Stem cell research: Method to identify origins of new Leydig cells in males
(Medical Xpress)—Researchers at the Johns Hopkins Bloomberg School of Public Health have developed a new way to identify and study the stem cells that are capable of giving rise to new Leydig cells in adult testes.
Leydig cells produce testosterone, which affects not only the reproductive system but also muscle mass, cognition, and libido. Adult Leydig cells, once formed, rarely die or divide if left undisturbed, but can regenerate if experimentally depleted. The adult stem cells that give rise to the new cells are difficult to study because they, too, usually remain quiescent and their behavior is tightly controlled by the cells surrounding them.
In a study published in the journal Endocrinology, the Johns Hopkins researchers employed two approaches tostudy these cells. In one approach, they isolated and cultured the precursor cells from the testes of rats. In another approach, they isolated and cultured the two major components of the testis, the seminiferous tubules and the interstitium. With the first approach, the researchers isolated undifferentiated cells that were able to self-renew or differentiate in vitro into testosterone-producing cells. Using the second approach, the researchers found that the seminiferous tubules had undifferentiated cells on their surfaces that also were able to self-renew or differentiate. In contrast to the isolated cells, the differentiated cells on the tubule surfaces produced testosterone remarkably robustly. When the newly formed, differentiated cells were removed from the tubule surfaces and the tubules were cultured again, testosterone-producing cells reappeared. This regenerative ability provided further evidence of the presence of stem cells.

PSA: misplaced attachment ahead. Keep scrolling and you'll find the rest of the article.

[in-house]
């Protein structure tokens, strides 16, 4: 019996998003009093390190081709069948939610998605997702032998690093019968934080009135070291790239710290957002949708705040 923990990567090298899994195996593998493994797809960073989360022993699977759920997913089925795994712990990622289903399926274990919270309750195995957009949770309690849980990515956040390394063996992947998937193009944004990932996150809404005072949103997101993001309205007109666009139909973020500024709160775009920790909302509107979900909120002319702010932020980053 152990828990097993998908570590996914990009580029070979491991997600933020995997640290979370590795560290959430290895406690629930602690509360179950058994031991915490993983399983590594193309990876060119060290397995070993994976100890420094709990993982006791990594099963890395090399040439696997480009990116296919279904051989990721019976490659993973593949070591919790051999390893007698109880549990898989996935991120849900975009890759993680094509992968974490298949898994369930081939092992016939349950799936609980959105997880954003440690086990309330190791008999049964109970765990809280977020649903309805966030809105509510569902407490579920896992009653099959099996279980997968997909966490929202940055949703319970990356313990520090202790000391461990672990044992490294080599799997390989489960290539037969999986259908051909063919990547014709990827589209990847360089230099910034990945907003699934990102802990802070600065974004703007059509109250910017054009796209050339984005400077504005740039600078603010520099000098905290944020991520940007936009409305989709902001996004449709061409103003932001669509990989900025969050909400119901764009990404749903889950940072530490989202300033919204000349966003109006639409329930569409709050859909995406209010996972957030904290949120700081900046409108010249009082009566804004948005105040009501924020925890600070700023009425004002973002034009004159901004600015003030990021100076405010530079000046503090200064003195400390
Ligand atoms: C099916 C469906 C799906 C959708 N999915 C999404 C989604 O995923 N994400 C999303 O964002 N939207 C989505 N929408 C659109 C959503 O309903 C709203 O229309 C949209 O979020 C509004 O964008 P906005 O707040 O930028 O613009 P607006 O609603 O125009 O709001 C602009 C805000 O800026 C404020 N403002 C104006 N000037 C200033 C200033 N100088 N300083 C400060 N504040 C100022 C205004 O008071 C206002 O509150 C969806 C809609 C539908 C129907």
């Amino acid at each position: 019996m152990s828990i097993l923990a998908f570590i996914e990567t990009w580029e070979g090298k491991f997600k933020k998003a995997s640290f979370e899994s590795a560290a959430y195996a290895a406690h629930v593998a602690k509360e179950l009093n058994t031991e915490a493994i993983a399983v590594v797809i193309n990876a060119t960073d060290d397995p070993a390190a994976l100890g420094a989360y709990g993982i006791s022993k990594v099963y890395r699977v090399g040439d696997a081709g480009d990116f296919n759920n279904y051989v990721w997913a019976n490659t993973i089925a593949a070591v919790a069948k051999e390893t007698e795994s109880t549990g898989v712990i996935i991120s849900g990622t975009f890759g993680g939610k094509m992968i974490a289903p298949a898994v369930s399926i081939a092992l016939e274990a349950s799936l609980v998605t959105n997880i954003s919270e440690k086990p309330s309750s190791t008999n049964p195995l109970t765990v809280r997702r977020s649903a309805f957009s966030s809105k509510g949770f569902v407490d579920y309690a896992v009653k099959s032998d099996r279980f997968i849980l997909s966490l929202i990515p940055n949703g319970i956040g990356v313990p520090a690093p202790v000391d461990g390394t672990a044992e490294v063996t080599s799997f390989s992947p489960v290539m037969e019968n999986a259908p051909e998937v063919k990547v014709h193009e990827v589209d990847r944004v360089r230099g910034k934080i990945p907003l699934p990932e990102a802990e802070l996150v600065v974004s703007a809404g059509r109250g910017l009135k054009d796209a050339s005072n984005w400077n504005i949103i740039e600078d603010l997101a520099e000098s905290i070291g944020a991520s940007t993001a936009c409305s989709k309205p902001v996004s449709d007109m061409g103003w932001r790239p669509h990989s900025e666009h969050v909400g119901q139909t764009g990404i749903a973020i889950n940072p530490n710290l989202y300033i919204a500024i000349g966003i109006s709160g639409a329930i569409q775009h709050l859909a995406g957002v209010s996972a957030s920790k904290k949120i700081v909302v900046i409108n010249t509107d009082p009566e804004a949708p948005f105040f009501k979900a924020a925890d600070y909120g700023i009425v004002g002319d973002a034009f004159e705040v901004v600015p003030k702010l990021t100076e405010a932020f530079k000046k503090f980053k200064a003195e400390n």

"It is always a challenge to study low-turnover stem cells in adult tissue, and it is difficult to study the factors that regulate the cells because of the complexity of the tissue," said study senior author Haolin Chen, PhD, a senior scientist with the Bloomberg School's Department of Biochemistry and Molecular Biology. "The culture system that we developed has enabled us to begin to examine the behavior of the stem cells in vitro in the presence of their niche."
"The in vitro systems that Dr. Chen and then PhD candidate Erin Stanley developed should enable investigators to obtain critical information about the cellular and molecular mechanisms by which the stem cells self-renew and differentiate. Eventually, these studies might lead to the use of stem cells to treat androgen deficiency in aging men," said Barry Zirkin, PhD, co-author of the study and professor in the Department of Biochemistry and Molecular Biology.